State Of California - Department Of Industrial Relations
Division Of Labor Standards Enforcement
State Labor Commissioner
Initial Report Or Claim


California Department of Industrial Relations
Division of Labor Standards Enforcement
How to file a wage claim
?What is a wage claim?
An employee or former employee may file an INDIVIDUAL wage claim to recover:

Unpaid wages, including commissions and bonuses. 
Wages paid by check issued with insufficient funds. 
Final paycheck not received. 
Unused vacation hours that were not paid upon termination of the
employment relationship, e.g., a quit, discharge, or layoff.
Unauthorized deductions from paychecks. 
Unpaid/non-reimbursed business expenses. 
Failure to provide a meal and/or rest period in accordance with the
applicable Industrial Welfare Commission Order.

What is the time period for filing a wage claim?

A claim based on an oral agreement must be filed within two years from
the date the claim arose.
A claim based on a written agreement must be filed within four years
from the date the claim arose.
A claim for minimum wage, unpaid overtime, and other statutory claims
must be filed within three years from the date the claim arose.?



An employee (plaintiff) alleging the non-payment of wages or other
compensation by his or her employer (defendant), must file a claim
with a local office of DLSE to initiate investigation of the claim by
the Labor Commissioner. The statute of limitations on claims is either
two (2), three (3) or four (4) years from the date of the alleged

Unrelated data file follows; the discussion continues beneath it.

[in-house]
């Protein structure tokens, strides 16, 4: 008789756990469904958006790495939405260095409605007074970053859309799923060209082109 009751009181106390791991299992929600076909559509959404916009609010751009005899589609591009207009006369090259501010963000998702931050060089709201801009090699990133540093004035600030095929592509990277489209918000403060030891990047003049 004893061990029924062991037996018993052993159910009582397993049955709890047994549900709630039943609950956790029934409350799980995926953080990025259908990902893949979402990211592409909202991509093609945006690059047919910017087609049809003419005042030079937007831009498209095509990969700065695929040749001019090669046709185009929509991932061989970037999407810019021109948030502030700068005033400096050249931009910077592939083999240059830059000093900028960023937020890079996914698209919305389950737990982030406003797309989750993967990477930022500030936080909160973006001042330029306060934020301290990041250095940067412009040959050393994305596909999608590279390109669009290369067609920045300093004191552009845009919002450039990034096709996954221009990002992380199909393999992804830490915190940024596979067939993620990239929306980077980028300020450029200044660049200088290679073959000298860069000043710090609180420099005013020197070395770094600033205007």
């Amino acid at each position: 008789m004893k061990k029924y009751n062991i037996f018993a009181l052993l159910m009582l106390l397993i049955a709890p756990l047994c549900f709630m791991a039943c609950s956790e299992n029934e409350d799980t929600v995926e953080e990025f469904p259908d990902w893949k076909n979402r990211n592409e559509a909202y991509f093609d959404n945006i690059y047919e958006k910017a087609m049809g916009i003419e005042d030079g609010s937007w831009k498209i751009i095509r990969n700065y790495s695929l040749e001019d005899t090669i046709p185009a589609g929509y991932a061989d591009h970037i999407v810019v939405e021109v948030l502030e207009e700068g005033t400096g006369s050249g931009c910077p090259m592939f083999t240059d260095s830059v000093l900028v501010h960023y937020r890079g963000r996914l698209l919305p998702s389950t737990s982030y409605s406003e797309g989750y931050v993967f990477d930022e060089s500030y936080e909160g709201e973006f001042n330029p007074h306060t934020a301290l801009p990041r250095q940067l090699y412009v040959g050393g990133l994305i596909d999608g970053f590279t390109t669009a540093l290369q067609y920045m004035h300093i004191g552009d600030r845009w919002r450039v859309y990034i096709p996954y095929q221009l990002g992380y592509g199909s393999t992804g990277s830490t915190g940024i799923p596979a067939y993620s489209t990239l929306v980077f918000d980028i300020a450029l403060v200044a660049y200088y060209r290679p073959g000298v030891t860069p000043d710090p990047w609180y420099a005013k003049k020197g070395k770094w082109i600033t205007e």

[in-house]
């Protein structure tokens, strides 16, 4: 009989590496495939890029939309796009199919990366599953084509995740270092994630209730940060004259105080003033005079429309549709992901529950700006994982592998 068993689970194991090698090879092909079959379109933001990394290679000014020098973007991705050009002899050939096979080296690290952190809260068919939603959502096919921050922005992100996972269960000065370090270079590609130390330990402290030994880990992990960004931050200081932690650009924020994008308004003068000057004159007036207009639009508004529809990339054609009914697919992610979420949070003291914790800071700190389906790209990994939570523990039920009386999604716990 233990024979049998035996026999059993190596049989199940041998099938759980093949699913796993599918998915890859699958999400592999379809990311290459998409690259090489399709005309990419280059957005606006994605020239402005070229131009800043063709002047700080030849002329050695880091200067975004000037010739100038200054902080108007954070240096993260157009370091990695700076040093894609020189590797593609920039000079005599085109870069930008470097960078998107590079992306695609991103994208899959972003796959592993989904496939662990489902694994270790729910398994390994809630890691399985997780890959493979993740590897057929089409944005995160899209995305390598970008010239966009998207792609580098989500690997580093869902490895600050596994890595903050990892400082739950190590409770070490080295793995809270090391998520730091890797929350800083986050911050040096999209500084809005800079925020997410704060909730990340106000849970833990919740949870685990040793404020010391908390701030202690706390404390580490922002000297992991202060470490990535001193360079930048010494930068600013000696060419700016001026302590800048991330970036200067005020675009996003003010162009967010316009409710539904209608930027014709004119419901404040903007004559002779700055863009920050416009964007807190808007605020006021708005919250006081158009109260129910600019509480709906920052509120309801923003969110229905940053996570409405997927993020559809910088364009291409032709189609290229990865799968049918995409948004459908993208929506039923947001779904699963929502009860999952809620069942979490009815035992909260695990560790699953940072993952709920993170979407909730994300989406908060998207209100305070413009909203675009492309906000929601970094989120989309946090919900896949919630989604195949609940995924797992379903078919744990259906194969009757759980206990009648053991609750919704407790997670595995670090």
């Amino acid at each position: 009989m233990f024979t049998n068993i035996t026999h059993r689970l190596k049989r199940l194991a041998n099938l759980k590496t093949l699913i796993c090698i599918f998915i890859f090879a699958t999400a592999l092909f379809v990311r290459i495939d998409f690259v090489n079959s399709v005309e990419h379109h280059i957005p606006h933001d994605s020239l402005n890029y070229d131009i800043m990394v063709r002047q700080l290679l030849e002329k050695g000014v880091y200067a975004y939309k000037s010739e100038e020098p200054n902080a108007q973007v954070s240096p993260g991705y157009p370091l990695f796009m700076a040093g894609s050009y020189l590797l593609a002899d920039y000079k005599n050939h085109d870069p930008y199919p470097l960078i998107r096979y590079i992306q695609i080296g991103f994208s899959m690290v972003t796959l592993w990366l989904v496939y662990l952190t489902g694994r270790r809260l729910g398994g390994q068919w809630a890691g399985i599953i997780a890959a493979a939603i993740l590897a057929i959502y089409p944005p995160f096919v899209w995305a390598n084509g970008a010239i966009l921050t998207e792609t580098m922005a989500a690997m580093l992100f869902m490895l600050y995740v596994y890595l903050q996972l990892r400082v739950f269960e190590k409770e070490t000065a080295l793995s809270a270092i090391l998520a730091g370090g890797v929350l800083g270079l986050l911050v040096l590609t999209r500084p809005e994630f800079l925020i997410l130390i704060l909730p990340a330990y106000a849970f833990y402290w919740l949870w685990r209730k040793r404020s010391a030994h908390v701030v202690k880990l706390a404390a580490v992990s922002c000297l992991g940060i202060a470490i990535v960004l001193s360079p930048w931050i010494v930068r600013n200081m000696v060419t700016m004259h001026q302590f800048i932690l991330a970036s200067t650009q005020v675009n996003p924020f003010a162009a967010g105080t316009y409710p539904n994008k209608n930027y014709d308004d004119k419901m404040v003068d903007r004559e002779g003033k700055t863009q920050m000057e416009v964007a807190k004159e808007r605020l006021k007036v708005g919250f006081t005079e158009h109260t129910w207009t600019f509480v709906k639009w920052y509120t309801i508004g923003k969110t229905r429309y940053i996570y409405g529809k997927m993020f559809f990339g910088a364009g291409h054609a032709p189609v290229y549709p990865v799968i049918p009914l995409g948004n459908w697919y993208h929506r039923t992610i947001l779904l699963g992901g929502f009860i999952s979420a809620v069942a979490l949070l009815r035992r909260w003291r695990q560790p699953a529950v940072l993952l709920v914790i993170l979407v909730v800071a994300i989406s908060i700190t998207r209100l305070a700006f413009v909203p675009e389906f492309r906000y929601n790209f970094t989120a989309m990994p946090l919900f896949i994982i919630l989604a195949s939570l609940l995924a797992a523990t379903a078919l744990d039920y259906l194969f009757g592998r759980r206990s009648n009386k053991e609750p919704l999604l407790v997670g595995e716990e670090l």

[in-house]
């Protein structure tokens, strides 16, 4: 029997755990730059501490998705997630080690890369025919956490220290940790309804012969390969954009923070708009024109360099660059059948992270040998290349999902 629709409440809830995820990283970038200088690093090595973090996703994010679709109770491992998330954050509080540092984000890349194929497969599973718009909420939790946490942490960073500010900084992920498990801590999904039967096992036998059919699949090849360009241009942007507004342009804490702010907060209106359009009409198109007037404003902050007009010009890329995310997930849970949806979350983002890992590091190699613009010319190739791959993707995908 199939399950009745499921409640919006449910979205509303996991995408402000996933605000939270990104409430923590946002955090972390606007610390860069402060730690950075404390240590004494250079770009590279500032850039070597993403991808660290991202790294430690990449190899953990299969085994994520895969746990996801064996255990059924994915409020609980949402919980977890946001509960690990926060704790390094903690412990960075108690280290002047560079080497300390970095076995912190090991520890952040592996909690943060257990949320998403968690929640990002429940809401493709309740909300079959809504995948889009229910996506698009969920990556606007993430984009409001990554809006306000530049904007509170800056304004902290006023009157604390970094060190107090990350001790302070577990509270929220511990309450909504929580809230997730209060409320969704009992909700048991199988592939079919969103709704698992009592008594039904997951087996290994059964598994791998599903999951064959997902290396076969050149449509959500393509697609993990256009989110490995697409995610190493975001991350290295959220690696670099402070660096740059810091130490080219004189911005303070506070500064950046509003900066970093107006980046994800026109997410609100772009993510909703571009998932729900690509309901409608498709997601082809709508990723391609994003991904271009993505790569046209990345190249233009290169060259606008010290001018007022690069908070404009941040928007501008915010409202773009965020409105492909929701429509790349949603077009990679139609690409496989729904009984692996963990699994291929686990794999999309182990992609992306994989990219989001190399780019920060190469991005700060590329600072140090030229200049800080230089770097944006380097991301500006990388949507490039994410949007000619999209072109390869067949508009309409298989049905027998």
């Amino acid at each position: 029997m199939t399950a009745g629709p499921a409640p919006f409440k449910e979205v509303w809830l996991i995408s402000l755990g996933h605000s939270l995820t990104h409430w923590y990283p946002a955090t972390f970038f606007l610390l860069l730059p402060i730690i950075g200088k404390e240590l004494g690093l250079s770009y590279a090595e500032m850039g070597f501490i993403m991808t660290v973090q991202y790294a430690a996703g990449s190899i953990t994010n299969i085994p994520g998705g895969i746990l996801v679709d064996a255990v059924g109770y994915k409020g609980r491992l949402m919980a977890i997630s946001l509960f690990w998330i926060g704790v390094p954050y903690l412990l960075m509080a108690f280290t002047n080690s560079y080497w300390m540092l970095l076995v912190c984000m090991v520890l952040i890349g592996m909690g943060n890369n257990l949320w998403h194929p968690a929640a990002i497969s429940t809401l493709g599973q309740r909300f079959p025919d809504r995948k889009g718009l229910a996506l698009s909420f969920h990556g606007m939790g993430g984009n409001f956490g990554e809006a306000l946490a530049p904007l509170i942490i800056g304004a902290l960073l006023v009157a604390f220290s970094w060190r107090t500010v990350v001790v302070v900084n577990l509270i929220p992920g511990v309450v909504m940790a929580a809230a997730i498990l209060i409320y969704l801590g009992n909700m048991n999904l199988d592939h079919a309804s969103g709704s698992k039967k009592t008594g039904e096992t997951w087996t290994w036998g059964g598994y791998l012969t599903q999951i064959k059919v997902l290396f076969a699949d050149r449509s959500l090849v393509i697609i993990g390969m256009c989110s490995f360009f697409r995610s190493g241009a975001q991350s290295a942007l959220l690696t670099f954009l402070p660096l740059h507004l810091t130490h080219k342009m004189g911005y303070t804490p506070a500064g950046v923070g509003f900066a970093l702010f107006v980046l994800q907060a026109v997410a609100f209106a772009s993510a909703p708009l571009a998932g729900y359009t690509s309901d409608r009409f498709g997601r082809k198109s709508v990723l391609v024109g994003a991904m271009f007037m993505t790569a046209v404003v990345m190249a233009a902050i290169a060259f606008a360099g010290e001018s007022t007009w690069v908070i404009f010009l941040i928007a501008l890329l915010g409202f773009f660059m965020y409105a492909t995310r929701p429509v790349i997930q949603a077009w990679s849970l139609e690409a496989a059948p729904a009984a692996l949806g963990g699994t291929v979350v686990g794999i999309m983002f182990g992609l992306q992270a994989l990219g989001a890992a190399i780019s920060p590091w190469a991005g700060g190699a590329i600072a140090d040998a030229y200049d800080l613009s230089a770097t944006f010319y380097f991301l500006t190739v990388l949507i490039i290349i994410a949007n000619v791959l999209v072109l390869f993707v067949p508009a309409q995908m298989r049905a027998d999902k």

non-payment, depending on the underlying employment agreement or the
type of claim. Plaintiffs are advised to file a claim as soon as
possible after the alleged non-payment.

When filing the claim, the plaintiff should provide as much
information and documentation as possible, including the legal name,
location, and status (method of doing business, i.e. sole
proprietorship, partnership, corporation) of the defendant.

After the claim is assigned to a Deputy Labor Commissioner (deputy),
he or she will determine, based on the circumstances of the claim, how
best to proceed. Within thirty (30) days of the filing of the
complaint, the deputy shall notify the parties as to the specific
action which will initially be taken regarding the claim:

referral to a conference

referral to a hearing

dismissal of the claim

Not all cases will go to a conference before going to a hearing.
Moreover, many cases will be resolved informally before either a
conference or a hearing is scheduled.?


Each party has the following basic rights at the hearing:

1. To be represented by an attorney or other party of his or her choosing.
2. To present evidence.
3. To testify in his or her own behalf.
4. To have his or her own witnesses testify.
5. To cross-examine the opposing party and witnesses.
6. To explain evidence offered in support of his or her position and
to rebut evidence offered in opposition.
7. To have a translator present, if necessary.?


?In the case of an appeal by a defendant, DLSE may represent a
plaintiff who is financially unable to afford counsel in the appeal
proceedings. The decision to represent the plaintiff is within the
sound discretion of DLSE legal staff. The plaintiff must meet the
financial criteria set forth by DLSE. The assigned deputy will send to
the plaintiff a Request for Attorney Representation (DLSE 553) along
with a Statement of Financial Status (DLSE 554) that must be completed
and returned to the DLSE office. If the plaintiff does not meet the
requirements for representation, he or she will be notified by the
legal staff of the reasons that DLSE will not be providing legal


I hope you have found this information helpful.  If you have any
questions, please request clarification prior to rating the answer.


Google Search Terms:

california labor laws final pay OR paycheck OR compensation
kimmbel-ga rated this answer:5 out of 5 stars
Thanks for your answer it was very helpful

There are no comments at this time.